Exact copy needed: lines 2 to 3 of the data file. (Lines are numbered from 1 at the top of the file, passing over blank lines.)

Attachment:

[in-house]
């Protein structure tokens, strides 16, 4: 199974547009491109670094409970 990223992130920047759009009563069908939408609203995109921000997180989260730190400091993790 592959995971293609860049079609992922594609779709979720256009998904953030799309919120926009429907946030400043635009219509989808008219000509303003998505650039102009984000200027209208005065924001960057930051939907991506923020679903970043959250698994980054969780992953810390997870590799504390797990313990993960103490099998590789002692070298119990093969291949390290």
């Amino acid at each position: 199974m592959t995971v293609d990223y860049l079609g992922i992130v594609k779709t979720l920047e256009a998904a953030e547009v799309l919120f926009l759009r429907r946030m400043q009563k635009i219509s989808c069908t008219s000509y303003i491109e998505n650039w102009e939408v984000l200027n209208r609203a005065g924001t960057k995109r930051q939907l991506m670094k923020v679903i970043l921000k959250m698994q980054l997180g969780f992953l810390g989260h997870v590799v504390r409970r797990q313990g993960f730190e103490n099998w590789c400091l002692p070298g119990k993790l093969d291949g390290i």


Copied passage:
């Protein structure tokens, strides 16, 4: 199974547009491109670094409970 990223992130920047759009009563069908939408609203995109921000997180989260730190400091993790 592959995971293609860049079609992922594609779709979720256009998904953030799309919120926009429907946030400043635009219509989808008219000509303003998505650039102009984000200027209208005065924001960057930051939907991506923020679903970043959250698994980054969780992953810390997870590799504390797990313990993960103490099998590789002692070298119990093969291949390290």
């Amino acid at each position: 199974m592959t995971v293609d990223y860049l079609g992922i992130v594609k779709t979720l920047e256009a998904a953030e547009v799309l919120f926009l759009r429907r946030m400043q009563k635009i219509s989808c069908t008219s000509y303003i491109e998505n650039w102009e939408v984000l200027n209208r609203a005065g924001t960057k995109r930051q939907l991506m670094k923020v679903i970043l921000k959250m698994q980054l997180g969780f992953l810390g989260h997870v590799v504390r409970r797990q313990g993960f730190e103490n099998w590789c400091l002692p070298g119990k993790l093969d291949g390290i």